In this context of emerging social and cultural activism, the seeds for OHA were planted. Some Hawaiians pored over law books, title records and old documents to better understand rights and entitlements. The years of persistent struggle raised the consciousness of the general public and brought the plight of Hawaiians to national attention.

In 1977, at an unprecedented series of “puwalu” sessions, representatives from 28 Hawaiian organizations discussed a wide range of Hawaiian issues and decided to look to the practices of their ancestors for guidance. Ordinary citizens became familiar with the 1840 Constitution, the Mahele, the Kuleana Act, the Annexation Act, the Organic Act, the Hawaiian Homes Commission Act and the Admission Act. In later sessions, island representatives were elected to a mini legislature, which prepared a set of proposals called the Native Hawaiian Legislative Package. A new era for Hawaiians had been ushered in.

The Legal Basis

In 1978, a Constitutional Convention was called to review and revise the functions and responsibilities of Hawai‘i’s government. At the convention, the Native Hawaiian Legislative Package was considered by the delegates. Among provisions incorporated into the new state constitution was the establishment of the Office of Hawaiian Affairs as a public trust, with a mandate to better the conditions of both Native Hawaiians and the Hawaiian community in general. OHA was to be funded with a pro rata share of revenues from state lands designated as “ceded.”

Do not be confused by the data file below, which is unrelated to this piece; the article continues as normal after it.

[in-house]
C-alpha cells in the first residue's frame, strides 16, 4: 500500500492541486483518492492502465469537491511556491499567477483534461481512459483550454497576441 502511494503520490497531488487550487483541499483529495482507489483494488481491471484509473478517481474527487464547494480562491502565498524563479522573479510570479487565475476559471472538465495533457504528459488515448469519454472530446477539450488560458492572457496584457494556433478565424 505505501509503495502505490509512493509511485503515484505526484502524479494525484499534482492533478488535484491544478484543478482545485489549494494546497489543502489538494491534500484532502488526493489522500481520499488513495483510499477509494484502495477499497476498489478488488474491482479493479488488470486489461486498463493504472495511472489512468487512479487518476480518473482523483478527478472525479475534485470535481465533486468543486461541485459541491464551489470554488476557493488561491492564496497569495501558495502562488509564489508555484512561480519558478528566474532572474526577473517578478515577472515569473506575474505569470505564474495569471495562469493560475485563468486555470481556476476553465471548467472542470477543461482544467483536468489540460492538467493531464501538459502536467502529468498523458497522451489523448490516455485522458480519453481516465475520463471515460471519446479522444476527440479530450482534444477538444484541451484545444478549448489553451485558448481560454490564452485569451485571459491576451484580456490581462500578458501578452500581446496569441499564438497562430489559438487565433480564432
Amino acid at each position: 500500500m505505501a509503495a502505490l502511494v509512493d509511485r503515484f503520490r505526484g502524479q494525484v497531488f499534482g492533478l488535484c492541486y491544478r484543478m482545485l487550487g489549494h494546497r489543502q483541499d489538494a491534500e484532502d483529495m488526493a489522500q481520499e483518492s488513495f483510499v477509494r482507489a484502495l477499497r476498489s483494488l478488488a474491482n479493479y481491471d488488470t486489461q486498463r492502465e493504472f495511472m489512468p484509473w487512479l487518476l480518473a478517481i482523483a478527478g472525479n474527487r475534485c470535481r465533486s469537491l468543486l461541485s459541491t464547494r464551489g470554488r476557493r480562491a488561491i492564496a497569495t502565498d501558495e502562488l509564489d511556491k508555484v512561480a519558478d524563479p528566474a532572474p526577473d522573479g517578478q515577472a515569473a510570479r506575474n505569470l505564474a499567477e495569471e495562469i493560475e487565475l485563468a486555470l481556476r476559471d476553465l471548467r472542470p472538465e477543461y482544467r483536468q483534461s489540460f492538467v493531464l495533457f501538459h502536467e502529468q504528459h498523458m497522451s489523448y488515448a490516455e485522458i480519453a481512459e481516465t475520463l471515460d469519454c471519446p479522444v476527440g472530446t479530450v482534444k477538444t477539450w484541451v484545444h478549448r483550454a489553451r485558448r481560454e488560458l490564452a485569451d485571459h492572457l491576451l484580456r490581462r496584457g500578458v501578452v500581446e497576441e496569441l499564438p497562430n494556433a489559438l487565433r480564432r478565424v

In fact, the public nature of these lands predated the creation of OHA by many years. The ceded lands, consisting of crown lands, once property of the Hawaiian monarchy, and of the government lands of the Kingdom of Hawai‘i, totaled 1.8 million acres upon annexation in 1898. Pursuant to the Joint Resolution of Annexation, all of these lands were considered transferred or “ceded” to the United States government “for the benefit of the inhabitants of the Hawaiian Islands.”

Upon statehood in 1959, the federal government returned to the State of Hawai‘i all ceded lands not set aside for its own use. Section 5(f) of the Admission Act, directing the state to hold the lands in trust, listed the following five purposes:

  1. The support of public education
  2. The betterment of the conditions of native Hawaiians as defined in the Hawaiian Homes Commission Act of 1920
  3. The development of farm and home ownership
  4. The making of public improvements
  5. The provision of lands for public use

In 1979, the Legislature enacted Chapter 10 of the Hawai‘i Revised Statutes, implementing the changes to the constitution and making OHA a semi-autonomous “self-governing body.” Subsequent legislation has further defined the amount of the revenue stream accruing to OHA.

OHA at the Legislature

As part of its mandate to advocate for Native Hawaiians, OHA annually submits a package of proposed bills to the Hawai‘i State Legislature, and the agency’s Board of Trustees also votes to take positions on a wide range of legislation that affects the Hawaiian community.